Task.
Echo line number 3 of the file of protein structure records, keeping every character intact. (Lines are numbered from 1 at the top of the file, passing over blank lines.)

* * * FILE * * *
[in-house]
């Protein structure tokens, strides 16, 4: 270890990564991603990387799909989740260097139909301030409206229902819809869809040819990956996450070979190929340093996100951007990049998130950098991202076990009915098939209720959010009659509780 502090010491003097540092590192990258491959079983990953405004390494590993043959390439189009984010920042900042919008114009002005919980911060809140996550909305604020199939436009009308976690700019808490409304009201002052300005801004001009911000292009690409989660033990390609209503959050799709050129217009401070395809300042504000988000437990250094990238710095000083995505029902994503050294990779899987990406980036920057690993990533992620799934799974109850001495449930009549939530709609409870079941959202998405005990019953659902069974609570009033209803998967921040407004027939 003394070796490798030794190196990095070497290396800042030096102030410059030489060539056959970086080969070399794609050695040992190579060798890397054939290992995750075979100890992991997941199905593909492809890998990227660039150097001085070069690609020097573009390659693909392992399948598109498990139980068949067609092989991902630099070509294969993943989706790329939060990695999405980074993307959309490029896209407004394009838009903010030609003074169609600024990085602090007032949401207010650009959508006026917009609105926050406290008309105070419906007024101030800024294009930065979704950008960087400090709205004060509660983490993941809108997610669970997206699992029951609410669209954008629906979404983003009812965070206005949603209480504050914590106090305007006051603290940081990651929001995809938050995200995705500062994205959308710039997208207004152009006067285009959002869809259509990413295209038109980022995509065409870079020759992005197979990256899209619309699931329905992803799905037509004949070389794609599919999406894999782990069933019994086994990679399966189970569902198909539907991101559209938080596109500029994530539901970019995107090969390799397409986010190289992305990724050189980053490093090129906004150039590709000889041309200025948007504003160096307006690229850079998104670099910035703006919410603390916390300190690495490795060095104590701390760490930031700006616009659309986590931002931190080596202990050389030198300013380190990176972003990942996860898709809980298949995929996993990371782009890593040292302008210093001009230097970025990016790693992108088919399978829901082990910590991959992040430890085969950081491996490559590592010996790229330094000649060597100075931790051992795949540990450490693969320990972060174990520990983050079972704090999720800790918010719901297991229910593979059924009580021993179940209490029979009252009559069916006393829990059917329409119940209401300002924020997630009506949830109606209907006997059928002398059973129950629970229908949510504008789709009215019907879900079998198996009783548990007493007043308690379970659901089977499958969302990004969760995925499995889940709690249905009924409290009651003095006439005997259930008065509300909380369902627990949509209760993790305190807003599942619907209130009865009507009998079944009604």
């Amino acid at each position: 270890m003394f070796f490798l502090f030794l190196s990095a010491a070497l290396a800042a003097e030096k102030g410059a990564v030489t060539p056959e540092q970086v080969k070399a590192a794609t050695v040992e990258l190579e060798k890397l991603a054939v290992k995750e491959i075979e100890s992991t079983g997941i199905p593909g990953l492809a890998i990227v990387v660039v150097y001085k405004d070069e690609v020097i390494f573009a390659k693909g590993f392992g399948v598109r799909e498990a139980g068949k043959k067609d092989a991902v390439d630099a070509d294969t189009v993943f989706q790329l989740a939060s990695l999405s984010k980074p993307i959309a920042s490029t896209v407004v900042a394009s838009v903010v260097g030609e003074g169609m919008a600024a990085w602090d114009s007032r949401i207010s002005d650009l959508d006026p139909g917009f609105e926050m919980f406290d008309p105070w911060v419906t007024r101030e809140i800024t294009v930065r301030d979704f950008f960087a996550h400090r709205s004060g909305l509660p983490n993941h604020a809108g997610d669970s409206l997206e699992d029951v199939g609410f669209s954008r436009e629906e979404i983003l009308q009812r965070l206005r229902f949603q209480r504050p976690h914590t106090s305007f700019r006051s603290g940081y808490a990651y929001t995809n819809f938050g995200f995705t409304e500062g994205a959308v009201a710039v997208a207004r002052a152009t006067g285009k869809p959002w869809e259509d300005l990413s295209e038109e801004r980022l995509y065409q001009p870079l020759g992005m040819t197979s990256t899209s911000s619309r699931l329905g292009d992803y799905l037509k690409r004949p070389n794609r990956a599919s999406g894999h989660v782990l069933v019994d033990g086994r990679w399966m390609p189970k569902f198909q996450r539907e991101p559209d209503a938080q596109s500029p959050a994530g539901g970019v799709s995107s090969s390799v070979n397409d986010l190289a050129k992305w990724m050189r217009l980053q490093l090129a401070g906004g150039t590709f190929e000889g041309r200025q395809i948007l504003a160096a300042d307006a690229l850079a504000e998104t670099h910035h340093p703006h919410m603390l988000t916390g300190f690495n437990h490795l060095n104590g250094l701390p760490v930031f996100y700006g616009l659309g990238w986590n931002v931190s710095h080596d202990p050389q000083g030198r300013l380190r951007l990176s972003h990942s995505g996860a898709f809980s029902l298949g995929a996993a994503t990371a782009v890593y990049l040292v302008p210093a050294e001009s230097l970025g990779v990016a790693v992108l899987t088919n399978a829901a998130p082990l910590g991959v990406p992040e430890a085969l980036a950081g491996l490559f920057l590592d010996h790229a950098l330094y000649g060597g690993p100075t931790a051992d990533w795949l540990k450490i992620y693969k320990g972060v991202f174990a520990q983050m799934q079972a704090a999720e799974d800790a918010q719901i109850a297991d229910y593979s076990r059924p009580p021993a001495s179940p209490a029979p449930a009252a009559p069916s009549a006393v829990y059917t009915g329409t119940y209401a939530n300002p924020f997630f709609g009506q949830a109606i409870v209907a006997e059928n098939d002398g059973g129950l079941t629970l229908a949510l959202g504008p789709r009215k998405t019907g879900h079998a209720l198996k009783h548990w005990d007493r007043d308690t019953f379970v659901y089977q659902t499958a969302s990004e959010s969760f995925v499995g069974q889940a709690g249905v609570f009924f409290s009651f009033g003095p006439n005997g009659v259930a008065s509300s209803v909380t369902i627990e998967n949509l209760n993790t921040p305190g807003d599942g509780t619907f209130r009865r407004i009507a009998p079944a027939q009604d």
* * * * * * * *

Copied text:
């Amino acid at each position: 270890m003394f070796f490798l502090f030794l190196s990095a010491a070497l290396a800042a003097e030096k102030g410059a990564v030489t060539p056959e540092q970086v080969k070399a590192a794609t050695v040992e990258l190579e060798k890397l991603a054939v290992k995750e491959i075979e100890s992991t079983g997941i199905p593909g990953l492809a890998i990227v990387v660039v150097y001085k405004d070069e690609v020097i390494f573009a390659k693909g590993f392992g399948v598109r799909e498990a139980g068949k043959k067609d092989a991902v390439d630099a070509d294969t189009v993943f989706q790329l989740a939060s990695l999405s984010k980074p993307i959309a920042s490029t896209v407004v900042a394009s838009v903010v260097g030609e003074g169609m919008a600024a990085w602090d114009s007032r949401i207010s002005d650009l959508d006026p139909g917009f609105e926050m919980f406290d008309p105070w911060v419906t007024r101030e809140i800024t294009v930065r301030d979704f950008f960087a996550h400090r709205s004060g909305l509660p983490n993941h604020a809108g997610d669970s409206l997206e699992d029951v199939g609410f669209s954008r436009e629906e979404i983003l009308q009812r965070l206005r229902f949603q209480r504050p976690h914590t106090s305007f700019r006051s603290g940081y808490a990651y929001t995809n819809f938050g995200f995705t409304e500062g994205a959308v009201a710039v997208a207004r002052a152009t006067g285009k869809p959002w869809e259509d300005l990413s295209e038109e801004r980022l995509y065409q001009p870079l020759g992005m040819t197979s990256t899209s911000s619309r699931l329905g292009d992803y799905l037509k690409r004949p070389n794609r990956a599919s999406g894999h989660v782990l069933v019994d033990g086994r990679w399966m390609p189970k569902f198909q996450r539907e991101p559209d209503a938080q596109s500029p959050a994530g539901g970019v799709s995107s090969s390799v070979n397409d986010l190289a050129k992305w990724m050189r217009l980053q490093l090129a401070g906004g150039t590709f190929e000889g041309r200025q395809i948007l504003a160096a300042d307006a690229l850079a504000e998104t670099h910035h340093p703006h919410m603390l988000t916390g300190f690495n437990h490795l060095n104590g250094l701390p760490v930031f996100y700006g616009l659309g990238w986590n931002v931190s710095h080596d202990p050389q000083g030198r300013l380190r951007l990176s972003h990942s995505g996860a898709f809980s029902l298949g995929a996993a994503t990371a782009v890593y990049l040292v302008p210093a050294e001009s230097l970025g990779v990016a790693v992108l899987t088919n399978a829901a998130p082990l910590g991959v990406p992040e430890a085969l980036a950081g491996l490559f920057l590592d010996h790229a950098l330094y000649g060597g690993p100075t931790a051992d990533w795949l540990k450490i992620y693969k320990g972060v991202f174990a520990q983050m799934q079972a704090a999720e799974d800790a918010q719901i109850a297991d229910y593979s076990r059924p009580p021993a001495s179940p209490a029979p449930a009252a009559p069916s009549a006393v829990y059917t009915g329409t119940y209401a939530n300002p924020f997630f709609g009506q949830a109606i409870v209907a006997e059928n098939d002398g059973g129950l079941t629970l229908a949510l959202g504008p789709r009215k998405t019907g879900h079998a209720l198996k009783h548990w005990d007493r007043d308690t019953f379970v659901y089977q659902t499958a969302s990004e959010s969760f995925v499995g069974q889940a709690g249905v609570f009924f409290s009651f009033g003095p006439n005997g009659v259930a008065s509300s209803v909380t369902i627990e998967n949509l209760n993790t921040p305190g807003d599942g509780t619907f209130r009865r407004i009507a009998p079944a027939q009604d």